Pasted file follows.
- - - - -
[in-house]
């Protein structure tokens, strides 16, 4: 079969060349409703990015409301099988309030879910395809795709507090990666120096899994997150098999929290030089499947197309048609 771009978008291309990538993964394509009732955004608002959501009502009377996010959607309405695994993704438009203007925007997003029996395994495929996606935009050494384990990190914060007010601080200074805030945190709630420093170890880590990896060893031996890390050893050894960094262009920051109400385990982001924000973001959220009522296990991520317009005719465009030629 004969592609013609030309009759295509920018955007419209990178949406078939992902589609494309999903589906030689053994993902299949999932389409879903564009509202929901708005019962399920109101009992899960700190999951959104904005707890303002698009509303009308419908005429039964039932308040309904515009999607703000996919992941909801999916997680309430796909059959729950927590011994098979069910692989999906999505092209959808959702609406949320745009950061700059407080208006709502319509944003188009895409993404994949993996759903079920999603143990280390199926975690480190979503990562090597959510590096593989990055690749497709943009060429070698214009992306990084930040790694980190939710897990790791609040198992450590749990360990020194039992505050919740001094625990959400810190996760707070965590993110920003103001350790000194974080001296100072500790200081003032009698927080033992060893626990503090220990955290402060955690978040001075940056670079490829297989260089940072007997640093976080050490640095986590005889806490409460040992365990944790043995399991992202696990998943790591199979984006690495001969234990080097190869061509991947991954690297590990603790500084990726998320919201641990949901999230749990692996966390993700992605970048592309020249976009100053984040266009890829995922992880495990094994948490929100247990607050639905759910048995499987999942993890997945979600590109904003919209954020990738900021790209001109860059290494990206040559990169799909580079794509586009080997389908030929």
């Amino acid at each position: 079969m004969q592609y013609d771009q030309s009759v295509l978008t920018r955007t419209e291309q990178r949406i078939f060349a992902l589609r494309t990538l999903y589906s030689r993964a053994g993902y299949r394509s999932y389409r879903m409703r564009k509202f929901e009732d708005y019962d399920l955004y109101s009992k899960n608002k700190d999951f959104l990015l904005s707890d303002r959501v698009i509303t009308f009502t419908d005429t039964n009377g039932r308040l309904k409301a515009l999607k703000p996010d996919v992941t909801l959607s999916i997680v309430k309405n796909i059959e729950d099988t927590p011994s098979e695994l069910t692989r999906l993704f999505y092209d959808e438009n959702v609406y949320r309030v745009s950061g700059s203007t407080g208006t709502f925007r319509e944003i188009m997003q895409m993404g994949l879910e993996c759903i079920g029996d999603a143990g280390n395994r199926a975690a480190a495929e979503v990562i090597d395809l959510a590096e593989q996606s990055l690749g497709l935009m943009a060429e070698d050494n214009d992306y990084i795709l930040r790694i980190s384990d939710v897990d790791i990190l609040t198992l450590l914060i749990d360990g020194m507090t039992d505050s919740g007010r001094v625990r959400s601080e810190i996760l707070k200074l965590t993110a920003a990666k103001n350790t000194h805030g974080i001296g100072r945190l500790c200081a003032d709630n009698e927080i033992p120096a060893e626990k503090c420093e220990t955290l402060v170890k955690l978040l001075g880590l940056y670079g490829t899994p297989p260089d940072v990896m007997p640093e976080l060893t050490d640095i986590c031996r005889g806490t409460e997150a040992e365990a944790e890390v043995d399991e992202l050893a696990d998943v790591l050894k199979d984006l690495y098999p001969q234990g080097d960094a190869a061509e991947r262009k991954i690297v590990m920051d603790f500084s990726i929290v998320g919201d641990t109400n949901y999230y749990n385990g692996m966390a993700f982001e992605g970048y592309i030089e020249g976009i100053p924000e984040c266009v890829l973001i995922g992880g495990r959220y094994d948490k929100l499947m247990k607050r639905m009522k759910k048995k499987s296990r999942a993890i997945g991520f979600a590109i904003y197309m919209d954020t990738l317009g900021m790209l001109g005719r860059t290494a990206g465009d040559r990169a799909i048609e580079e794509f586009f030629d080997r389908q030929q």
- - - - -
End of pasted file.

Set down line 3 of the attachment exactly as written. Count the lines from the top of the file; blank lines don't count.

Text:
């Amino acid at each position: 079969m004969q592609y013609d771009q030309s009759v295509l978008t920018r955007t419209e291309q990178r949406i078939f060349a992902l589609r494309t990538l999903y589906s030689r993964a053994g993902y299949r394509s999932y389409r879903m409703r564009k509202f929901e009732d708005y019962d399920l955004y109101s009992k899960n608002k700190d999951f959104l990015l904005s707890d303002r959501v698009i509303t009308f009502t419908d005429t039964n009377g039932r308040l309904k409301a515009l999607k703000p996010d996919v992941t909801l959607s999916i997680v309430k309405n796909i059959e729950d099988t927590p011994s098979e695994l069910t692989r999906l993704f999505y092209d959808e438009n959702v609406y949320r309030v745009s950061g700059s203007t407080g208006t709502f925007r319509e944003i188009m997003q895409m993404g994949l879910e993996c759903i079920g029996d999603a143990g280390n395994r199926a975690a480190a495929e979503v990562i090597d395809l959510a590096e593989q996606s990055l690749g497709l935009m943009a060429e070698d050494n214009d992306y990084i795709l930040r790694i980190s384990d939710v897990d790791i990190l609040t198992l450590l914060i749990d360990g020194m507090t039992d505050s919740g007010r001094v625990r959400s601080e810190i996760l707070k200074l965590t993110a920003a990666k103001n350790t000194h805030g974080i001296g100072r945190l500790c200081a003032d709630n009698e927080i033992p120096a060893e626990k503090c420093e220990t955290l402060v170890k955690l978040l001075g880590l940056y670079g490829t899994p297989p260089d940072v990896m007997p640093e976080l060893t050490d640095i986590c031996r005889g806490t409460e997150a040992e365990a944790e890390v043995d399991e992202l050893a696990d998943v790591l050894k199979d984006l690495y098999p001969q234990g080097d960094a190869a061509e991947r262009k991954i690297v590990m920051d603790f500084s990726i929290v998320g919201d641990t109400n949901y999230y749990n385990g692996m966390a993700f982001e992605g970048y592309i030089e020249g976009i100053p924000e984040c266009v890829l973001i995922g992880g495990r959220y094994d948490k929100l499947m247990k607050r639905m009522k759910k048995k499987s296990r999942a993890i997945g991520f979600a590109i904003y197309m919209d954020t990738l317009g900021m790209l001109g005719r860059t290494a990206g465009d040559r990169a799909i048609e580079e794509f586009f030629d080997r389908q030929q």